Tides Change in Portland as a Rising Multifamily Market Begins to Normalize

As brokers, we are often asked our opinion on the local market. The topic seems to have garnered even more interest than normal as of late. There is a multitude of variables investors will point to as they attempt to define what is happening in the market. The new legislation coming down the pipeline has probably caused the biggest challenges to the local multifamily market. Nationally, there are a lot of people worried about a recession because of the inverted yield curve. However, a recession hasn’t occurred every time the curve has inverted. There is no crystal ball to look at and make our investment decisions, but I think the outlook for Portland is still rosy.

What appears to be happening is we are going from a rising market to a more normalizing market. In a rising market, prices increase, buyer demand increases, velocity increases, yield spread narrows and inventory moves fast as investors speculate on the market. In a normalizing market, prices become more realistic for in-place yield, there are fewer buyers in the market, velocity drops and the buyer/seller gap widens, which causes assets to sit or not sell.

This seems to be the case here in Portland as days on market are longer, more inventory is available, cap rates have increased and prices have finally started to come down. Some of these price changes are due to new legislation where landlords are no longer able to raise rents to market on existing tenants or give no-cause evictions in order to remodel and raise rents. We have also seen a decline in rents recently as developers oversaturated the market with new units coming out of the ground over the past few years. Concessions on new construction assets have been as high as two months of free rent.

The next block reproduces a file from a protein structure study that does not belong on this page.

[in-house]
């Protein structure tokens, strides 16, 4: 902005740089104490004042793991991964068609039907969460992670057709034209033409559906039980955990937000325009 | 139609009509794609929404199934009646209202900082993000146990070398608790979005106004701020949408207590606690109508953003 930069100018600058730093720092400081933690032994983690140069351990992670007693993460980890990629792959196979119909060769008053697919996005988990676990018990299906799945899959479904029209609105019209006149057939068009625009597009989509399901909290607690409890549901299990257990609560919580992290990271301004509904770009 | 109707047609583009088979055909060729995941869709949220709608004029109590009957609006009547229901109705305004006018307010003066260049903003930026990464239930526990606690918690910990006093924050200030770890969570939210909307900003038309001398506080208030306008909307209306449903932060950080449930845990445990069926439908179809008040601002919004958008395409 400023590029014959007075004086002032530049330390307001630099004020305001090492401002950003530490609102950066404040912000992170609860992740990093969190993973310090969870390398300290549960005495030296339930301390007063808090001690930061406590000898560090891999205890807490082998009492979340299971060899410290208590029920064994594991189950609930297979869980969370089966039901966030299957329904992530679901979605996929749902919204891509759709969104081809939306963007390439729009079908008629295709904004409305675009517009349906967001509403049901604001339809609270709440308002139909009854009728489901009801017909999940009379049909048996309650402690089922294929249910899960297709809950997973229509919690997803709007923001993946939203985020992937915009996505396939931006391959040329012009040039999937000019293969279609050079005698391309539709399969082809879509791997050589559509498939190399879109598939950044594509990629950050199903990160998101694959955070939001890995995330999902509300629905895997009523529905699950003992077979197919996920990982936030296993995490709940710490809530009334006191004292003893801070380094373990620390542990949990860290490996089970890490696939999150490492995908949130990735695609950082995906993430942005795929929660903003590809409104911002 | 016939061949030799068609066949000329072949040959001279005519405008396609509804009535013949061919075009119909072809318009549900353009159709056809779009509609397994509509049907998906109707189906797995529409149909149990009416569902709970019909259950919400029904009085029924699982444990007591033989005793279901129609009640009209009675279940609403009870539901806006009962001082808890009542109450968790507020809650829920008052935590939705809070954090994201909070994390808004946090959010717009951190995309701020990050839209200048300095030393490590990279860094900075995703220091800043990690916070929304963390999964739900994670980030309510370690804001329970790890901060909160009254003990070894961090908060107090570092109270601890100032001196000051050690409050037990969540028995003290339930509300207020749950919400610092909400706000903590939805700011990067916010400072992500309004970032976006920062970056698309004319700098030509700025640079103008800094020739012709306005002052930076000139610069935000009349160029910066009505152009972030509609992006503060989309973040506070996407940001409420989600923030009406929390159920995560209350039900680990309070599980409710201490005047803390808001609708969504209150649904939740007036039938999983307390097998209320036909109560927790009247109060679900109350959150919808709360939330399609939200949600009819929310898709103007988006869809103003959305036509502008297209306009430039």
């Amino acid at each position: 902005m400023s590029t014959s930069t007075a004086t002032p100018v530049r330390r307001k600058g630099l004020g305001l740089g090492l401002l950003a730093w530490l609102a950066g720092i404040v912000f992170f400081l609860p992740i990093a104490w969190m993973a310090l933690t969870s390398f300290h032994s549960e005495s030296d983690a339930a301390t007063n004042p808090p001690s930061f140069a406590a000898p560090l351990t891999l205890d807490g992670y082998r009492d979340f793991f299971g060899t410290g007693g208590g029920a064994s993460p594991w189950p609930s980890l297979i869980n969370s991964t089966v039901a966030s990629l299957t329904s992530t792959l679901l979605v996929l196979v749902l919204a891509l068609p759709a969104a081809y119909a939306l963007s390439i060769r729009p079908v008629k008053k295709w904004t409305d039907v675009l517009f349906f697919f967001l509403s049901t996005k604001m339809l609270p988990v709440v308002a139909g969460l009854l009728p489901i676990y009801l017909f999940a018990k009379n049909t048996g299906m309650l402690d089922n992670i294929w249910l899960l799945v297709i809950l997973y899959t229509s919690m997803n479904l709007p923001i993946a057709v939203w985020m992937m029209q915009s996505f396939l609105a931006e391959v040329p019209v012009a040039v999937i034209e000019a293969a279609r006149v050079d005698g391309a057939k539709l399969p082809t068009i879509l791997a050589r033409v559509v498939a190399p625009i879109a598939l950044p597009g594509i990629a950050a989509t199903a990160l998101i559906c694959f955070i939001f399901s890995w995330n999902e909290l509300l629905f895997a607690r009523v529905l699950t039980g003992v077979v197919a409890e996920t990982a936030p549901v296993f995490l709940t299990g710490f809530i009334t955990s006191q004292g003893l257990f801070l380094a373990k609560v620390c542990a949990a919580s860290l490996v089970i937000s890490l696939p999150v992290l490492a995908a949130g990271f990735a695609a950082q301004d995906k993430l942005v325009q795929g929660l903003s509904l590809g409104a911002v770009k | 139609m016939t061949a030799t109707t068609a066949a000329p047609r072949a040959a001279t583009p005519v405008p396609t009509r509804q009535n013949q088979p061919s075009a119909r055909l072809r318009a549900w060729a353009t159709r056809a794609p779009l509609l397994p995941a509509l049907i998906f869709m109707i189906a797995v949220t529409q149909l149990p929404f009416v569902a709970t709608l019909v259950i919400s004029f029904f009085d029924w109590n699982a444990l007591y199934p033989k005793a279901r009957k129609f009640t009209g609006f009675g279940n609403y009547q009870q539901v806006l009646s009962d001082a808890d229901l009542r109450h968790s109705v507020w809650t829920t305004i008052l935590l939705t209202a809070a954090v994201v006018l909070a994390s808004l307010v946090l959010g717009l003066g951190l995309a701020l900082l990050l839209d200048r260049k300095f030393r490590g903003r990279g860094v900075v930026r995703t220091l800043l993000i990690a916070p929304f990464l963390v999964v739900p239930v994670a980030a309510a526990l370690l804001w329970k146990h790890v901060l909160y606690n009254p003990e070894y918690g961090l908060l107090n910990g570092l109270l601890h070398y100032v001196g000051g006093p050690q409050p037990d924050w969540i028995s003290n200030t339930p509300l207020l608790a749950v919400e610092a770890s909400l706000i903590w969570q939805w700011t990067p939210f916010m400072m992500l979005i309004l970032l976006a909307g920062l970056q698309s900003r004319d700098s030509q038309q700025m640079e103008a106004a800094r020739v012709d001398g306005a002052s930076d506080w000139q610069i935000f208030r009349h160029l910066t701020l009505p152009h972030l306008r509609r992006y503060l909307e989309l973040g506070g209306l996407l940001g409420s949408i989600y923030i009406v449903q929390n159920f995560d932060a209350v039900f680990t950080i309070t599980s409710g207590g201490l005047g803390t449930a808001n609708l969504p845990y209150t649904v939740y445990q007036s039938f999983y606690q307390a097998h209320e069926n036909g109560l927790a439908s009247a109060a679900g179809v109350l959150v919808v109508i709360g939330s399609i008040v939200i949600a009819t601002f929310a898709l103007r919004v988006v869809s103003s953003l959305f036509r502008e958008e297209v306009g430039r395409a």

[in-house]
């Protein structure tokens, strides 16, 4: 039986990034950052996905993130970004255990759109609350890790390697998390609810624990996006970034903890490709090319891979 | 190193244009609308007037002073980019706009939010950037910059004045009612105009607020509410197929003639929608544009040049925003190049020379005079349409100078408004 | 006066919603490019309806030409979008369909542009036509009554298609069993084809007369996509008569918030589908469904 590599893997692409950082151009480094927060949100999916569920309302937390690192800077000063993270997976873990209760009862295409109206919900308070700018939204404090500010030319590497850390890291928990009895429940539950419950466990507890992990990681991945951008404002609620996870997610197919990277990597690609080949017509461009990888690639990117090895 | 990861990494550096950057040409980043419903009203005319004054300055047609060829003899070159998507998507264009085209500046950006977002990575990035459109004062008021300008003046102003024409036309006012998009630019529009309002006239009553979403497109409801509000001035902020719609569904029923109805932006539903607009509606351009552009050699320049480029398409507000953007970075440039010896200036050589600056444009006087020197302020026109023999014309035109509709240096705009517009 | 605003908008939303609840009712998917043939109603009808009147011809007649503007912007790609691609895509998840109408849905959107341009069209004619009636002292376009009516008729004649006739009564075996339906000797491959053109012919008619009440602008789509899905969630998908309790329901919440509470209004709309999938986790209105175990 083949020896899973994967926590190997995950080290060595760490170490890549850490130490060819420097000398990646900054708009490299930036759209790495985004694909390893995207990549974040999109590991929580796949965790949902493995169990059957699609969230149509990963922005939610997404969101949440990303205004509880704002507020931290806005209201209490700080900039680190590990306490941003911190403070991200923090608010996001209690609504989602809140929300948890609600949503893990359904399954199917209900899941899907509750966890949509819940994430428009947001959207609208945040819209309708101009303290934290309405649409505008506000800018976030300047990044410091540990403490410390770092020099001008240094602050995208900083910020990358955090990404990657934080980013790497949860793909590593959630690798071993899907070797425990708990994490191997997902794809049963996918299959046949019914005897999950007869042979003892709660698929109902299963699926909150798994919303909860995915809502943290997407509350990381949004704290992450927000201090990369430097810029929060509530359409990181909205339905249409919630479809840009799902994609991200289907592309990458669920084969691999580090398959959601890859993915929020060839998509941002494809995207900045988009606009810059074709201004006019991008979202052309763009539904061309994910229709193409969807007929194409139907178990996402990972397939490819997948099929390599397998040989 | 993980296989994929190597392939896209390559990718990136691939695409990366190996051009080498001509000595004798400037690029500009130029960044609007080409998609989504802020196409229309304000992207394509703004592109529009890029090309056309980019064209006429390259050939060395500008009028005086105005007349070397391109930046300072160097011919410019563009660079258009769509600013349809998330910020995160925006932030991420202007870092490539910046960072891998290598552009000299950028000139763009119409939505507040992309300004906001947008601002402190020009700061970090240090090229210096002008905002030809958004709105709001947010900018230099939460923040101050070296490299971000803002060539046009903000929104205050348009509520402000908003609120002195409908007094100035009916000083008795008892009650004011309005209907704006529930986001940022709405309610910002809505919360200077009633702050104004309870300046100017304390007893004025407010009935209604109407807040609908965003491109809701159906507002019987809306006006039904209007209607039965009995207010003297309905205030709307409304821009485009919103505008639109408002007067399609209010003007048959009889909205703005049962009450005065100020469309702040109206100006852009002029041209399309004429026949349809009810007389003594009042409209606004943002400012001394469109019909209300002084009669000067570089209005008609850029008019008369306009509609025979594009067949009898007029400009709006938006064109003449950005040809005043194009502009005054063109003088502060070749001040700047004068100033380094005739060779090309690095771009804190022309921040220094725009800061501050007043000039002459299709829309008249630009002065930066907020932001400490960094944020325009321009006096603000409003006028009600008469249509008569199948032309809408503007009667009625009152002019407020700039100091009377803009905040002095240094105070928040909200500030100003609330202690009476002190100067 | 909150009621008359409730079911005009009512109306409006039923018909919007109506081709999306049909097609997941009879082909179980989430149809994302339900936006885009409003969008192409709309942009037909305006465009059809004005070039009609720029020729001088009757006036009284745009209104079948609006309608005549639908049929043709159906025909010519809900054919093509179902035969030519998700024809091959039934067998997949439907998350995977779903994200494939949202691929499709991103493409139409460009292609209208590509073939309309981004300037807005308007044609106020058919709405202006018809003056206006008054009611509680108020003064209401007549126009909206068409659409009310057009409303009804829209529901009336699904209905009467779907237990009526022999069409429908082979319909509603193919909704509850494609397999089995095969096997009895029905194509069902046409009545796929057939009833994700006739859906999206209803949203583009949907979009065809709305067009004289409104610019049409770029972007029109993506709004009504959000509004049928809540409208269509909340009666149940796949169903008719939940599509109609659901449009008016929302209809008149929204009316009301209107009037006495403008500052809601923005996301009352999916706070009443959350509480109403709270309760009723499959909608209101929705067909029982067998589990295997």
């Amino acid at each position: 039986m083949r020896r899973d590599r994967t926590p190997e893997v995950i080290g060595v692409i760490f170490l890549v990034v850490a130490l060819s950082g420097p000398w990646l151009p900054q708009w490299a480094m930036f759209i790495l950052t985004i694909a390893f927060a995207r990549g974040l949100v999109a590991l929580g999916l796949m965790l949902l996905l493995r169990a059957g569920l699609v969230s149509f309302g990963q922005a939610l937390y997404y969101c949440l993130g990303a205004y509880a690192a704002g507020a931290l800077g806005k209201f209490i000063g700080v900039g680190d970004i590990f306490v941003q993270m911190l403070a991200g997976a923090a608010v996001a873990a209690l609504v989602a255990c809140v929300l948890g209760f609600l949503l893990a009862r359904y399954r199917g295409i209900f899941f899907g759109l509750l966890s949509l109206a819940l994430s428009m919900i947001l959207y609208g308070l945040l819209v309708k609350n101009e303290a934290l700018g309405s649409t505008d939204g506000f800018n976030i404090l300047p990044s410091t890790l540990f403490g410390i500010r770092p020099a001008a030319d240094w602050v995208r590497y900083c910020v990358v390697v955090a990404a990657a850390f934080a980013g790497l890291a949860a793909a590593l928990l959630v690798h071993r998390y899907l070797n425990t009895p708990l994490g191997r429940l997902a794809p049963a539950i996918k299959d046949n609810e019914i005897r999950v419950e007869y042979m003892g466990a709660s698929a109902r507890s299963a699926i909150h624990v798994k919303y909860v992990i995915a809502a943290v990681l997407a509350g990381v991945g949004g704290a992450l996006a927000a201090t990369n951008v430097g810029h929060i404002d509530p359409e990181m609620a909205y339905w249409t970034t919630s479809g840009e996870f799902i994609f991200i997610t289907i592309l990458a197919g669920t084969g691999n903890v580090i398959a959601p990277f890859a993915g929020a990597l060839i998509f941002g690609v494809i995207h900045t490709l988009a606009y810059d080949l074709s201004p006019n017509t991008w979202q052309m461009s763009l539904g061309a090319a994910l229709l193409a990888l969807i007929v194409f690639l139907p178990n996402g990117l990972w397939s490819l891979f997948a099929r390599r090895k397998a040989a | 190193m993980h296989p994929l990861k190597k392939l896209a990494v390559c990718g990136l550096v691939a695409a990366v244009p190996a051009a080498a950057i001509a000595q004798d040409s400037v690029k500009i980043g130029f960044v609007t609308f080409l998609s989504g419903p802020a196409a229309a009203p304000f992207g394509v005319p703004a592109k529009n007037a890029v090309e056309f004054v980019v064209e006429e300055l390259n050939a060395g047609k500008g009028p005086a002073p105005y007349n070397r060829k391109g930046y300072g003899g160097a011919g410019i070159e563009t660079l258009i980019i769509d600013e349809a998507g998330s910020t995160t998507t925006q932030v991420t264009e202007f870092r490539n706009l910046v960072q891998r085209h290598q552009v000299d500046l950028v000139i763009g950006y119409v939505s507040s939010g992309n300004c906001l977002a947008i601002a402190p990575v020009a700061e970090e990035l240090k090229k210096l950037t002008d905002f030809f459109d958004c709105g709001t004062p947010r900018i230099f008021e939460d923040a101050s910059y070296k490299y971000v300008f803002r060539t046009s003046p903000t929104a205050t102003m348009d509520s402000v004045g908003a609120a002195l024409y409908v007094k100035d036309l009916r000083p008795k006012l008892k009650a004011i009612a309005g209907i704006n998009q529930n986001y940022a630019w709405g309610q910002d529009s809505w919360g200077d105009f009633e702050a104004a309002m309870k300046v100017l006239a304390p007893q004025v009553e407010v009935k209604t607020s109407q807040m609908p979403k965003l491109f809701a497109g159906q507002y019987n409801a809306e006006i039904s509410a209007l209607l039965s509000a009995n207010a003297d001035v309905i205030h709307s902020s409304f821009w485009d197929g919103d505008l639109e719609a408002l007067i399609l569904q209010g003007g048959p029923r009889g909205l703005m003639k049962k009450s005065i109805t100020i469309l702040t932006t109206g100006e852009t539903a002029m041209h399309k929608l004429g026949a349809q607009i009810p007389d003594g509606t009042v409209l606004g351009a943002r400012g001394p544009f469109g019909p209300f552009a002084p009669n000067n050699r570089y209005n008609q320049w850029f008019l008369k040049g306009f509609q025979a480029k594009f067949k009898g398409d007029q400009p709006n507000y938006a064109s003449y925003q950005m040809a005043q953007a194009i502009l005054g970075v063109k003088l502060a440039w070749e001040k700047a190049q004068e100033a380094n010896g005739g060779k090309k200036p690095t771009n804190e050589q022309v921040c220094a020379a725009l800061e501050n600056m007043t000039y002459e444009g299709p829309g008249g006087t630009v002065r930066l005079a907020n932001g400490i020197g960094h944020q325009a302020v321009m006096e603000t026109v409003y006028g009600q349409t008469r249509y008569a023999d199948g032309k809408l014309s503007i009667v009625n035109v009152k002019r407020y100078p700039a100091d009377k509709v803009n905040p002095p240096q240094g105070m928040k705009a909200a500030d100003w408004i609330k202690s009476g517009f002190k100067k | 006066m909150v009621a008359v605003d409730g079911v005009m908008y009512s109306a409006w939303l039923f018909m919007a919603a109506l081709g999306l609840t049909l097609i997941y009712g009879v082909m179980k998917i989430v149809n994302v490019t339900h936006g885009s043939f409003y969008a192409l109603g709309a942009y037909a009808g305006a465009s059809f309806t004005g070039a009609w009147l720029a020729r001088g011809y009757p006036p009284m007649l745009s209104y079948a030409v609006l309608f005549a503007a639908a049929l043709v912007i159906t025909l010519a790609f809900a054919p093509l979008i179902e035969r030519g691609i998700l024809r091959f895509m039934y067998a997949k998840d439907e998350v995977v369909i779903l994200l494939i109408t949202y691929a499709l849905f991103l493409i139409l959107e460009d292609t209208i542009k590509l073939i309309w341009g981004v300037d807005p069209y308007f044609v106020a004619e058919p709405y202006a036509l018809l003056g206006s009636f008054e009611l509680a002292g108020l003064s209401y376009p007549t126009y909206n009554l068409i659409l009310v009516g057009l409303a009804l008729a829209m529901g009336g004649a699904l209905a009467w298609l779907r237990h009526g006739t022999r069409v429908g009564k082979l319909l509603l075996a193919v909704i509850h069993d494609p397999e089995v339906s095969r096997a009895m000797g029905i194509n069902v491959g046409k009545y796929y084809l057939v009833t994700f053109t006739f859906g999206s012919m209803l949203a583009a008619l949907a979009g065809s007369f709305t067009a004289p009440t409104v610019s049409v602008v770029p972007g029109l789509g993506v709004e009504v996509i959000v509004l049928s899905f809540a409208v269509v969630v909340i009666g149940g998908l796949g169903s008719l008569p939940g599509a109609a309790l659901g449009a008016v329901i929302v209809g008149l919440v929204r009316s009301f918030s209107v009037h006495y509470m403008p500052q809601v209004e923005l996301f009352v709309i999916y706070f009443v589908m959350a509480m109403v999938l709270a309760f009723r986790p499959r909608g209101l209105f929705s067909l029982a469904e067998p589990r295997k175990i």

Local Portland investors are frustrated over issues like inclusionary zoning, reinforcing masonry brick buildings, statewide rent control and tighter landlord/tenant laws. These factors may make doing business harder and increase costs as some owners move out of the market or to professional management. The out-of-state investors (primarily from California) are also looking at the statewide rent control as an issue they were trying to avoid in their home state. This has caused some investors to take Portland off their consideration list.

Though 2018 was a very strong year, 2019 hasn’t been a disappointment. People have to accept the changes that are outside of their control. Investors need to be able to weather the storms because rents are down and vacancies are up. Sellers may have missed the peak of the market but we haven’t dropped too far yet — we’ve just leveled off. The one thing that always remains true in good times and bad is that people need a place to live. Portland isn’t too bad a place for that.

The reason Portland has a rosy future for investors is that rent control has never worked in any city and its usual byproduct is that rents will go up. With the inclusionary zoning, the number of new buildings coming down the pipeline has halted. This just became a simple supply and demand equation where the city has shut off the supply while demand has continued.

There is a need for affordable housing, which is a citywide problem and not just a developer/owner issue. Developers and owners are more than willing to work with the city to come up with a solution that satisfies both parties.

— By Michael Shall, vice president of investments, Marcus & Millichap. This article first appeared in the October 2019 issue of Western Real Estate Business magazine. 

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